OSHA Assistant Secretary David Michaels addressed members of the National Response Team at an Oct. 20 meeting in Washington, D.C. The NRT is in charge of coordinating the federal emergency preparedness and response to oil and hazardous substances releases. In his remarks, Michaels reported on OSHA's efforts to aggressively ensure that BP and its contractors protected the safety and health of workers during the cleanup response to BP's catastrophic oil spill in the Gulf of Mexico earlier this year. OSHA sent the clear message to BP that all workers must be protected from all hazards. OSHA's goal was to make sure that the operations were conducted as effectively, efficiently and safely as possible.
At the outset of the response effort, Michaels invited representatives from the National Institute for Occupational Safety and Health and the National Institute of Environmental Health Sciences to collaborate with OSHA on cleanup worker protection efforts. OSHA staff completed more than 4,000 visits to cleanup areas both on and off shore to ensure that BP and its contractors provided workers with the proper training and personal protective equipment chosen based on a scientific characterization of the hazards. OSHA reviewed more than 89,000 exposure measurements from BP and took more than 7,000 air sampling measurements both on shore and on marine vessels to ensure that workers were not being exposed to dangerous levels of hazardous chemicals. By working within the Unified Command, which was run by the Coast Guard, OSHA was able to protect workers to levels beyond the agency's standards. OSHA identified no exposures that exceeded any of the most recent, lowest and most protective occupational exposure limits for hazardous chemicals set by organizations such as NIOSH, the American Conference of Governmental Industrial Hygienists and the American Industrial Hygiene Association.
OSHA insisted that BP implement strong and comprehensive protections from the intense heat in the Gulf, probably the greatest threat to the health of cleanup workers. Protective measures included providing rest breaks, shaded rest areas, hydration liquids and sunscreen. OSHA personnel who noted deficiencies in BP's heat stress program during site visits immediately made it clear that BP had to fix these deficiencies. Michaels said, "I have no doubt that had we not been there and insisted on these protections, there would have been deaths."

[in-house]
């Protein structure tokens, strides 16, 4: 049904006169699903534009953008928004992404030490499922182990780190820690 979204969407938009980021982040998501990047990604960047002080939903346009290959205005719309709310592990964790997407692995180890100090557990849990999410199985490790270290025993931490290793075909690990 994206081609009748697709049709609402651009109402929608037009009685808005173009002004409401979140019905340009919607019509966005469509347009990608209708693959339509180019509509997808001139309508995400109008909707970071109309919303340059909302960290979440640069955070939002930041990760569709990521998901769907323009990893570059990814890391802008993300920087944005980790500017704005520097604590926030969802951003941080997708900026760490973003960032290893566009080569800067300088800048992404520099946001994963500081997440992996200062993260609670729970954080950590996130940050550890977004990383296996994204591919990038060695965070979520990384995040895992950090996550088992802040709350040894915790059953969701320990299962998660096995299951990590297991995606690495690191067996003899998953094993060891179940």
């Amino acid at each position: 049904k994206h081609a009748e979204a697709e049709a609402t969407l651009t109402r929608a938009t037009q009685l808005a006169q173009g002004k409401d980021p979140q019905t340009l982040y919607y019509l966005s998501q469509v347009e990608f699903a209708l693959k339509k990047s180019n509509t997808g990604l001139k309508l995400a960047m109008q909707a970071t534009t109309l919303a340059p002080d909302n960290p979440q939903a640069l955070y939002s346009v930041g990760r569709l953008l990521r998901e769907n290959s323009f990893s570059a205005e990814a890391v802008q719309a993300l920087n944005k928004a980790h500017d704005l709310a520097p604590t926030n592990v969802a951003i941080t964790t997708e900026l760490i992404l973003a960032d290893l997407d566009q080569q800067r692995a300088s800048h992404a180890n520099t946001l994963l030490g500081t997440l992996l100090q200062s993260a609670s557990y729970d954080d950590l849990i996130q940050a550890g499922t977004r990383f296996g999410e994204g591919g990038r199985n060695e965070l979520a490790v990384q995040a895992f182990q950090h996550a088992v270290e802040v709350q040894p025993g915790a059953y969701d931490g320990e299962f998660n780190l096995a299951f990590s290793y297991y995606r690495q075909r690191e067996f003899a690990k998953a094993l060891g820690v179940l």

OSHA, along with other federal partners, reviewed and monitored the required BP program implemented to train workers involved in the clean up response. OSHA repeatedly emphasized to BP that workers needed training that addressed the risks of their jobs in a language and vocabulary that workers could understand. OSHA brought in staff fluent in Vietnamese and Spanish, and brought in translators to assist in monitoring training and worker protections.
"The BP oil spill was a disaster. The initial fire took the lives of 11 workers," said Michaels. "There was no way to recover this tragic loss. However, by working together and focusing on a high level of protection for the cleanup workers, we prevented this disaster from taking any more lives."
See OSHA's Oil Spill Response Web page for more information on the agency's efforts to protect cleanup workers responding to this unprecedented environmental catastrophe.
Secretary of Labor Hilda L. Solis re-established the National Advisory Committee on Occupational Safety and Health. NACOSH was established under the Occupational Safety and Health Act of 1970 to advise the secretaries of labor and health and human services on worker safety issues such as Latino outreach, hazard communication, the whistleblower program, and overall occupational safety and health programs and policies. NACOSH also provides a voice for stakeholders to express their concerns and suggestions for worker safety directly to OSHA's leadership. Members of the 12-person advisory committee are chosen on the basis of their knowledge and experience in occupational safety and health. The committee's new charter was re-established Oct. 29 and will expire two years from that date. See the news release for more information.